For the past two years, music media has been chattering about how hipsters were once again embracing the lowly compact cassette. They confusedly questioned why this should be and looked with suspicion in the direction of vinyl records, hissing, “This is your fault, isn’t it?”

The fuel behind the “cassette revival” story has dissipated, much in the way that other temporary forms of madness – YouTube videos of killer clowns, feral hogs, “Yanny,” raiding Area 51 – has. I feel safe in voicing the assertion that only a small subsection of the population was deep into getting those cassette players rolling again.

Some of the instigating factors for cassettes’ Lazarus-like resurrection emerged from vinyl’s similar return, but there are problems in the correlation. The first is experiential. The process of playing a record is far different than that of playing a digital file. There’s a different commitment involved. Yet cassettes are far more in line with digital, for accessibility, portability, and with better players, functionality. Cassettes were meant for on-the-go usage, and track-search, clunky though tape systems were with it, was a real feature.

Another factor is the math that measures vinyl’s return. The more I read about this, the more perplexed I get, because it seems record purchases are being measured against digital sales, which have been declining for years. The notion that Spotify would spur more sales, or at the very least supplement income through their subscription model over their free-with-ads model, has not proven out. In this, I find that vinyl’s rise is not so much an increase, but a hold as the rest of the landscape sinks. Of course the mountains look taller when the river runs dry. It’s not about the mountains, though.

Throw cassettes into this lopsided calculus and – certainly! – it’s going to look like something is happening. Yet that motion is tiny, tiny, tiny. Again, it’s a molehill in comparison, but as the river recedes, the illusion of growth is deceptive. And you know what? That doesn’t really matter. Cassette fans aren’t sticking with the format because of some signalling of popularity.

Cassettes do not sound bad. That is a long held argument that should be buried. I defer to Mat Taylor, host of the YouTube series Techmoan, who rightly pointed out that tapes sounded lousy because they were played on cheap equipment, often through garbage headphones. Further, cheap equipment played to tapes’ dominant selling point: portability. Car stereos and personal players were notorious for power fluctuations, being in high heat, humid and sticky conditions, and not having the benefit of stationary electronics. By all measures, tapes should have jammed up even more than they did, and sounded worse than they did under those pressures.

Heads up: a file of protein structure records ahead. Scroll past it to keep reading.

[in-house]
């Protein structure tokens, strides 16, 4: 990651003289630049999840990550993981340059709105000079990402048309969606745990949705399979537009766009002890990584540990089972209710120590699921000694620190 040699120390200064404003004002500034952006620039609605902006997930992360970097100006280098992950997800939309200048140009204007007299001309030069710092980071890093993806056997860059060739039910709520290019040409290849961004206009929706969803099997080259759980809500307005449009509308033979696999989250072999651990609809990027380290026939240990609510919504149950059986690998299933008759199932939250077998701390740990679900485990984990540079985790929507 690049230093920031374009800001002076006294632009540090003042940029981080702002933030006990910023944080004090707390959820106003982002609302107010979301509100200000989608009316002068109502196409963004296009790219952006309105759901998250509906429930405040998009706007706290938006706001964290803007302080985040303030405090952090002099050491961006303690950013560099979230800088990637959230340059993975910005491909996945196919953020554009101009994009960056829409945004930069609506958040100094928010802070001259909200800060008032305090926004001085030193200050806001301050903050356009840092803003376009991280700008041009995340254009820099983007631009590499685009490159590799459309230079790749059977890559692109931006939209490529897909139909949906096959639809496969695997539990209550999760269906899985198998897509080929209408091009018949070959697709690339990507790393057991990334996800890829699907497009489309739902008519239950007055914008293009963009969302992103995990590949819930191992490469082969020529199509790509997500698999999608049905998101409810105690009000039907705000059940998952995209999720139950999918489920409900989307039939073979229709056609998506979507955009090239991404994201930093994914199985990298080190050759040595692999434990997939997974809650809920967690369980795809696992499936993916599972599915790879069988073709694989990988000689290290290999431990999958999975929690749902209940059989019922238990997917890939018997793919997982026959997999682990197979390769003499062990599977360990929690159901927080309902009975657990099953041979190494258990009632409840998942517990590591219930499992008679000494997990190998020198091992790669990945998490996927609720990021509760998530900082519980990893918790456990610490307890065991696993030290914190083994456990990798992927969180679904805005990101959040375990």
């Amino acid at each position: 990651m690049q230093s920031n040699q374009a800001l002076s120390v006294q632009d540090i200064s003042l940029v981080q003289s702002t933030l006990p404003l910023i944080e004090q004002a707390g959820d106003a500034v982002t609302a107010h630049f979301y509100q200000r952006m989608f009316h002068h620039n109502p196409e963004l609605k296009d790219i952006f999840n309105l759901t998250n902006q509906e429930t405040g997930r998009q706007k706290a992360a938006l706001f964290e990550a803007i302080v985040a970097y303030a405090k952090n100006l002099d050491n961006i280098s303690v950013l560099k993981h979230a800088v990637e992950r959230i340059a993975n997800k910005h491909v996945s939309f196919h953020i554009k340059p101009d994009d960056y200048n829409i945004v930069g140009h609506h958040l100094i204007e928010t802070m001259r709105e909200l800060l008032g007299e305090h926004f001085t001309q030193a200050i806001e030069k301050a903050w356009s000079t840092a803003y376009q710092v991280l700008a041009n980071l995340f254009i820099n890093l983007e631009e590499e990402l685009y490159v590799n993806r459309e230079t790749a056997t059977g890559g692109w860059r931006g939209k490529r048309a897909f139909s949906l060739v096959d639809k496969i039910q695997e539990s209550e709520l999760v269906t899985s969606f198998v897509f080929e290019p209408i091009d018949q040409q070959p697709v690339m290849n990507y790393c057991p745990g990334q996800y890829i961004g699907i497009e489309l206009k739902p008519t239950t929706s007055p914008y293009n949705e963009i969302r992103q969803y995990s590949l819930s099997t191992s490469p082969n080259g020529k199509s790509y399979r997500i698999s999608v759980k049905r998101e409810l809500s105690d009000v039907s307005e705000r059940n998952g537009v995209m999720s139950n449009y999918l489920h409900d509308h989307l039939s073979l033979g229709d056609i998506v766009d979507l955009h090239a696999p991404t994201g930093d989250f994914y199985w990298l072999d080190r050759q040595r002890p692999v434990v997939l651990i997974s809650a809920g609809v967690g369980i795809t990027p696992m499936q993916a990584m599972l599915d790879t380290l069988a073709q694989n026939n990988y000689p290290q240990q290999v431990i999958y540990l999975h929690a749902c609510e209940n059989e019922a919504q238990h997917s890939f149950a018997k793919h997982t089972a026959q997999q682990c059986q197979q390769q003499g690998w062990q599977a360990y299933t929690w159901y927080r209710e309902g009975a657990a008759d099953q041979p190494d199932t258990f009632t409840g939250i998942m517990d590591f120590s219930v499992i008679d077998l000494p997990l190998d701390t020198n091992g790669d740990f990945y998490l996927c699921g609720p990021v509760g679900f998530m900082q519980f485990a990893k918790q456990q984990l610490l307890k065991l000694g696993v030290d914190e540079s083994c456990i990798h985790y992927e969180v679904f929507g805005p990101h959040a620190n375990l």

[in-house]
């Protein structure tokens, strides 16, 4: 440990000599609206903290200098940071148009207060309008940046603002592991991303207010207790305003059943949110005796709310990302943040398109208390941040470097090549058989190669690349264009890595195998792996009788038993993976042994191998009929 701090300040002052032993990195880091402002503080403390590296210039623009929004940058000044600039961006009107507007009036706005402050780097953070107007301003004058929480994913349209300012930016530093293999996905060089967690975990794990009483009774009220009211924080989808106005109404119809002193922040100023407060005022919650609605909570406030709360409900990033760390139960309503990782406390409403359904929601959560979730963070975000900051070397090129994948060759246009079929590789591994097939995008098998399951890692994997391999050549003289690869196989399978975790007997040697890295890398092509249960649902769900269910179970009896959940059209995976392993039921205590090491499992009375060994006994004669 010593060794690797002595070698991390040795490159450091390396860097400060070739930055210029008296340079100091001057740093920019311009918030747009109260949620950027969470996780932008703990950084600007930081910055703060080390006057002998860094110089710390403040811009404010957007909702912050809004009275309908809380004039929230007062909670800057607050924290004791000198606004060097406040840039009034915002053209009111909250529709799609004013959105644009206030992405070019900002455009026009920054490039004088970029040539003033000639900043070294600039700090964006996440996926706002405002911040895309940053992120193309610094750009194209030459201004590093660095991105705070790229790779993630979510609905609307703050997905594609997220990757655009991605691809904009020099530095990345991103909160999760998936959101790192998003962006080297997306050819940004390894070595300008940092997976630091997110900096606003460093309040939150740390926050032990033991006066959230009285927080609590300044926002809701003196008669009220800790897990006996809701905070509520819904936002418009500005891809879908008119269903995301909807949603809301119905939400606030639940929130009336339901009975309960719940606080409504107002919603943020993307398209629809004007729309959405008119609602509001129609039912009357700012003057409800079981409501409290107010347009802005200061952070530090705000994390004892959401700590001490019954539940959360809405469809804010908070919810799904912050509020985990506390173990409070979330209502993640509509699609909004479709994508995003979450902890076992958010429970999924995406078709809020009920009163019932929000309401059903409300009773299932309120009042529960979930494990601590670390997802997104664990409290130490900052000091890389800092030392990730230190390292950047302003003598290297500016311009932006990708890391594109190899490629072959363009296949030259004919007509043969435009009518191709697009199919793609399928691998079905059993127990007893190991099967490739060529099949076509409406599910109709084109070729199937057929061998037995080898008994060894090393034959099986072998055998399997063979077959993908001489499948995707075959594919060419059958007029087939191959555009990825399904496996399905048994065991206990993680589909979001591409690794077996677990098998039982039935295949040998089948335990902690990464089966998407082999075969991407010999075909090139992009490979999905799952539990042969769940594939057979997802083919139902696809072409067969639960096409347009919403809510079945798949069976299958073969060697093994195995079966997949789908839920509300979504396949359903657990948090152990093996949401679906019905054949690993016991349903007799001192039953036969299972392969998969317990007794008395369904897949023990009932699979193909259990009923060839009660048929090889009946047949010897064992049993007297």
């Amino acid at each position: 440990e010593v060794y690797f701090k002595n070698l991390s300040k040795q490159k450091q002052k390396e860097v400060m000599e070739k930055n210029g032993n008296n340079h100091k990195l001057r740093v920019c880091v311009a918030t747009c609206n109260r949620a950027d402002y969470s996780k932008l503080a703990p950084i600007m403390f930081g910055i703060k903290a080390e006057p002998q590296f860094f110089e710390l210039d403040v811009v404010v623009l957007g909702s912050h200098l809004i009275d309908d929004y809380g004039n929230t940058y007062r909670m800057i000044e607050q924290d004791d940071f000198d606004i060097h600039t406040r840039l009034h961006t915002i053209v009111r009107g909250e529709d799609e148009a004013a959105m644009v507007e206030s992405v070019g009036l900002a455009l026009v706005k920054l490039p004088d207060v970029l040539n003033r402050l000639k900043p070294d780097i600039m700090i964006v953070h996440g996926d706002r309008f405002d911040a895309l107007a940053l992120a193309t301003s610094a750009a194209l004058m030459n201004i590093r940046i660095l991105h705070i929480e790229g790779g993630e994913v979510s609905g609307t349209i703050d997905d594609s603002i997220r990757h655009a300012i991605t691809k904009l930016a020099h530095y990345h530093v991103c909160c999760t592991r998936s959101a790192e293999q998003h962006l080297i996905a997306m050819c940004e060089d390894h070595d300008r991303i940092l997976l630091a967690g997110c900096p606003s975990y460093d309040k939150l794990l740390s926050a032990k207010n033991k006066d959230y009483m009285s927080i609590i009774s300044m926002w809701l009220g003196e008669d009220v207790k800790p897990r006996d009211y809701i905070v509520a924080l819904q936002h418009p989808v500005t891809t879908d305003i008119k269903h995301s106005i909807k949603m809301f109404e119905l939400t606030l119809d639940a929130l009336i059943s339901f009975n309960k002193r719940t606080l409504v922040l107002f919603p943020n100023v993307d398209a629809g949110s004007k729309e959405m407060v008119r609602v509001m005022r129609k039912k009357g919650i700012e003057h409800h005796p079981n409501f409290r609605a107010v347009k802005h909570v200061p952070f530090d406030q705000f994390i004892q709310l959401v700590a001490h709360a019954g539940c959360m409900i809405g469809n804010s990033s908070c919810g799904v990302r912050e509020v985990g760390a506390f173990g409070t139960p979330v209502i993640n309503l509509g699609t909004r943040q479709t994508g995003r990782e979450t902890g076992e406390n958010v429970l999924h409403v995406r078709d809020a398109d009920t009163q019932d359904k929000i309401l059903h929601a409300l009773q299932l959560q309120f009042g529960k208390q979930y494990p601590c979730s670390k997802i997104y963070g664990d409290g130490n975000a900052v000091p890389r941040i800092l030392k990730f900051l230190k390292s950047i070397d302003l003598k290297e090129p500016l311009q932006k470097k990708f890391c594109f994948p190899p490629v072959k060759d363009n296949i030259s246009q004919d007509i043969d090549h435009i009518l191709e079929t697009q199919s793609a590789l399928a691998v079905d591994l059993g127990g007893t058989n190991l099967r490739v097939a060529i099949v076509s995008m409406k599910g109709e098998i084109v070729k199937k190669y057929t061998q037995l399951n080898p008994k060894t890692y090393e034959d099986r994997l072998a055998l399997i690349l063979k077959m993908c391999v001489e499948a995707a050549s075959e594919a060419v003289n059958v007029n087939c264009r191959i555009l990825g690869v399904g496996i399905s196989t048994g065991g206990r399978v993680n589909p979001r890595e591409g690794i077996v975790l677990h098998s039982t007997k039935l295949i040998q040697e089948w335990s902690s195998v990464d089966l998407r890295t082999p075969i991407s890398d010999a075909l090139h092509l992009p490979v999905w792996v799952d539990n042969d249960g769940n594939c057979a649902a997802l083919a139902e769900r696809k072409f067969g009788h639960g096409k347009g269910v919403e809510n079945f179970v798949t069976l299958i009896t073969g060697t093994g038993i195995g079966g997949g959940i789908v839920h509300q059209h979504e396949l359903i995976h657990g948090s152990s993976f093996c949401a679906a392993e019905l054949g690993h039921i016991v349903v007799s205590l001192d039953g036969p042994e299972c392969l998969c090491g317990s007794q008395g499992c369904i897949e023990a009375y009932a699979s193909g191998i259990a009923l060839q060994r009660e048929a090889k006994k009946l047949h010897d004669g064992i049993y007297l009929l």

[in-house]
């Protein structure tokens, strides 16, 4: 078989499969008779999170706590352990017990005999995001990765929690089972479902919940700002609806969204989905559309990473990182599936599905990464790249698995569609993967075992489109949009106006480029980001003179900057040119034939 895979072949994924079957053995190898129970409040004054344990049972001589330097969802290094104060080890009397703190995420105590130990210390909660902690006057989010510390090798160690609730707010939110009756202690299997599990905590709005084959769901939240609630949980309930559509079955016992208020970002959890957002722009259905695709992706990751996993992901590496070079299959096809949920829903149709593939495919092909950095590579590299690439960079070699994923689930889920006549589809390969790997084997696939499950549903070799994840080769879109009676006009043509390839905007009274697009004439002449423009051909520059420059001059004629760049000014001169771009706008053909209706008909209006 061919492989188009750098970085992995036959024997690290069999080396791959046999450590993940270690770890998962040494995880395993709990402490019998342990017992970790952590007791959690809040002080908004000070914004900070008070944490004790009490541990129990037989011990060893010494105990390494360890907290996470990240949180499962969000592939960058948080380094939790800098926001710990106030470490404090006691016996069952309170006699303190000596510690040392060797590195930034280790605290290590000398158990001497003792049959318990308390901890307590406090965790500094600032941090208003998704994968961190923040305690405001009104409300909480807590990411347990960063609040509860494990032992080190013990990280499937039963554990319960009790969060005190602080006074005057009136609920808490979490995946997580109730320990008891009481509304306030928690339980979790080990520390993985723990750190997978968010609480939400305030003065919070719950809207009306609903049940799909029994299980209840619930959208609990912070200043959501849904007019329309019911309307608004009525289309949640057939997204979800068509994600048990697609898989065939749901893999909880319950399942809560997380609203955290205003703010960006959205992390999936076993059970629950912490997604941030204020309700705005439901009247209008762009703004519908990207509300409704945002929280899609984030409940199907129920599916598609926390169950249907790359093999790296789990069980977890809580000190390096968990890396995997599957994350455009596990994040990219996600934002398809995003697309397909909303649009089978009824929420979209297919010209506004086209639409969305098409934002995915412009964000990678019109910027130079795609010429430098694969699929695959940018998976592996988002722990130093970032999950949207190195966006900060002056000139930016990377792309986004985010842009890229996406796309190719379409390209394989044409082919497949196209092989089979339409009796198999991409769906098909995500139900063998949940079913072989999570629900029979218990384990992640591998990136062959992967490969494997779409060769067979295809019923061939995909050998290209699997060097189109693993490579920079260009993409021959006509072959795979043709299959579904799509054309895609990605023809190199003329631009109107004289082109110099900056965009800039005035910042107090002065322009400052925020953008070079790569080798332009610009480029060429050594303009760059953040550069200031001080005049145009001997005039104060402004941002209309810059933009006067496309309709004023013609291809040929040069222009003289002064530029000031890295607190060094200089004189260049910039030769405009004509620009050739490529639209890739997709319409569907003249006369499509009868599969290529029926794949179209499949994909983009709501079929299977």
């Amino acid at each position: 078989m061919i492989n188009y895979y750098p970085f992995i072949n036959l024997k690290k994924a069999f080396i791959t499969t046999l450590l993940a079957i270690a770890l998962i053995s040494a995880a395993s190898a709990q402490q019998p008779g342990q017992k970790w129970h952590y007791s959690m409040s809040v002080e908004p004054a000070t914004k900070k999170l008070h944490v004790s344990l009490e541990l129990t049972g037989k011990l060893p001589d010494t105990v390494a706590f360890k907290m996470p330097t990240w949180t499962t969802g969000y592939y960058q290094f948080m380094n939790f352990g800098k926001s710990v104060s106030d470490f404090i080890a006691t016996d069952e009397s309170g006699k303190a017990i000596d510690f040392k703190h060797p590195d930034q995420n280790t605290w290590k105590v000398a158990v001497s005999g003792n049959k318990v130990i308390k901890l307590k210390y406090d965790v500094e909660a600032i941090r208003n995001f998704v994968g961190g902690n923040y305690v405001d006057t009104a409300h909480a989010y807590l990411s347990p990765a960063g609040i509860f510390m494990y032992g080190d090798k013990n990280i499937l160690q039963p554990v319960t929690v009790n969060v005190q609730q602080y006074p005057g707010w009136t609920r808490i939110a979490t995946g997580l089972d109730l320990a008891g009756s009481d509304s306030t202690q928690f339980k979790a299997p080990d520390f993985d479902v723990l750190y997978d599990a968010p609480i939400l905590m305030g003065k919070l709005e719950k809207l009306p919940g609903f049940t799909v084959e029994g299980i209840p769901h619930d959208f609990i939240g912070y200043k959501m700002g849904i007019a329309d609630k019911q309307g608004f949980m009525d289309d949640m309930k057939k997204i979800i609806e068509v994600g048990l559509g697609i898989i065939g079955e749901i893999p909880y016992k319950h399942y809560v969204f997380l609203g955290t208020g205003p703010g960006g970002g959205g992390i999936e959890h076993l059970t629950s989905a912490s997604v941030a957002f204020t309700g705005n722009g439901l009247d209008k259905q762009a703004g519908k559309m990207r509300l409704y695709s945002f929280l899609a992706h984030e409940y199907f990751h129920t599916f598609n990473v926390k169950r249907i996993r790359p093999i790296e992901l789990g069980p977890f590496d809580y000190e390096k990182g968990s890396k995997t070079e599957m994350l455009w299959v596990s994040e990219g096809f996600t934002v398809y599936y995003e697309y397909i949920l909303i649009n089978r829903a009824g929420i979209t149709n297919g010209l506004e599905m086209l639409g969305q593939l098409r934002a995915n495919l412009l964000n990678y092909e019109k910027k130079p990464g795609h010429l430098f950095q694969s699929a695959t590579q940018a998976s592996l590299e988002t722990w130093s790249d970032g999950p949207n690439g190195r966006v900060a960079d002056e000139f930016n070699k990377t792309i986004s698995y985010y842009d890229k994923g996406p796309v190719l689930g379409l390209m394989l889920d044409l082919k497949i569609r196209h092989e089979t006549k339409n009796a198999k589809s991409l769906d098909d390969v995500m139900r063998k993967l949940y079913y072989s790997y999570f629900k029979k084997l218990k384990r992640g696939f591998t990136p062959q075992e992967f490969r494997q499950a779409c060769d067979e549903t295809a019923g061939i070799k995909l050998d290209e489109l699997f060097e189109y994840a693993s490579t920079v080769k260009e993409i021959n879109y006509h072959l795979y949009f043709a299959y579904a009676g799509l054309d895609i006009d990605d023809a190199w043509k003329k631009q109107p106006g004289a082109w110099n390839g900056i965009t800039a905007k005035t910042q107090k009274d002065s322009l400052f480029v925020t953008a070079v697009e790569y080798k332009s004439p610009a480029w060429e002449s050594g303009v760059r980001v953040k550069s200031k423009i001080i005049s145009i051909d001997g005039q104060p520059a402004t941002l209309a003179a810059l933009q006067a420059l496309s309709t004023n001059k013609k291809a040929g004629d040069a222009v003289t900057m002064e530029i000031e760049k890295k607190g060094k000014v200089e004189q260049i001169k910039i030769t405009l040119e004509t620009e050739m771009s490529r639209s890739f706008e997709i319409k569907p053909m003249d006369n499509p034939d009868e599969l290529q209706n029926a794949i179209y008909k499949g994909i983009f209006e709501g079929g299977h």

That said, cassette performance cannot hope to beat a digital file’s in terms of fidelity and clarity, no warbles, “wow & flutter,” side A/B crosstalk, etc. I don’t think even vinyl beats digital. In both cases, it’s because – to get optimal performance – you need optimal equipment.

So yes, the cassette revival among so-called hipsters is a real thing, but a temporary thing, like kale mania, avocado toast, man-bun hairstyles, and eventually even lumberjack beards. These are not in place because of a rational decision. Instead, they exist and persist mainly for their irrationality, for their attention-seeking qualities. These should be politely, but solidly, disregarded the same way the 8-track tape revival was (yes, that was a thing, too). Don’t forget: you did some weird crap as a kid too, just to show off.

For others, and I think the majority of those riding the cassette wave are exactly in this mindset, it’s just fun. Cassettes endured because even if they didn’t sound perfect, they sounded good. Do you think people would have stuck with them from ’77 to ’92 if they sounded terrible? They were practical then, but not now. And still, there was something about taking the cellophane off of a Warner Bros. tape, opening up the case, and smelling the oxides that were trapped under all that plastic. That smell probably did me some brain damage, but it remains a fond memory, particularly when I bought and wore out Dire Straits’ Brothers In Arms. We bonded with friends over cassettes, tried to woo dates with cassettes, snagged new tunes off of the radio with cassettes…it would be crazy to not have strong positive feelings about the format.

So, maybe for a moment, we could just enjoy things and allow others to enjoy things without browbeating them about the logic of it. Fun is not logical, but absolutely necessary.

One thought on “Is It Safe To Talk About The Cassette Revival Now?”
  1. I’m 52. I rarely bought pre-recorded cassettes, but I had stacks of blanks. I loved making mix tapes to listen to in the car and to give to friends and family.

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